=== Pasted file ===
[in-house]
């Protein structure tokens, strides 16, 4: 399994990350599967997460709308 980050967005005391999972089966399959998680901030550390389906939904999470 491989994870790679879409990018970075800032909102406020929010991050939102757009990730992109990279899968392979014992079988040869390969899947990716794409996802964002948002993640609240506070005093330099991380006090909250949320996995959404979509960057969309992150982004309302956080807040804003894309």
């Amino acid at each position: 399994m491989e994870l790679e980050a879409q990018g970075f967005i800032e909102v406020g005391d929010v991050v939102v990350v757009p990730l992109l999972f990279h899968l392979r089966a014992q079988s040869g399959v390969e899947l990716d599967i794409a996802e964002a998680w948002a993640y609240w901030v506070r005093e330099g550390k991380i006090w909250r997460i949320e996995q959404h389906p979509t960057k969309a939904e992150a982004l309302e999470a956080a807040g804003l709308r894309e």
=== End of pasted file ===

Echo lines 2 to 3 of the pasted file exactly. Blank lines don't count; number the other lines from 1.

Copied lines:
């Protein structure tokens, strides 16, 4: 399994990350599967997460709308 980050967005005391999972089966399959998680901030550390389906939904999470 491989994870790679879409990018970075800032909102406020929010991050939102757009990730992109990279899968392979014992079988040869390969899947990716794409996802964002948002993640609240506070005093330099991380006090909250949320996995959404979509960057969309992150982004309302956080807040804003894309």
């Amino acid at each position: 399994m491989e994870l790679e980050a879409q990018g970075f967005i800032e909102v406020g005391d929010v991050v939102v990350v757009p990730l992109l999972f990279h899968l392979r089966a014992q079988s040869g399959v390969e899947l990716d599967i794409a996802e964002a998680w948002a993640y609240w901030v506070r005093e330099g550390k991380i006090w909250r997460i949320e996995q959404h389906p979509t960057k969309a939904e992150a982004l309302e999470a956080a807040g804003l709308r894309e």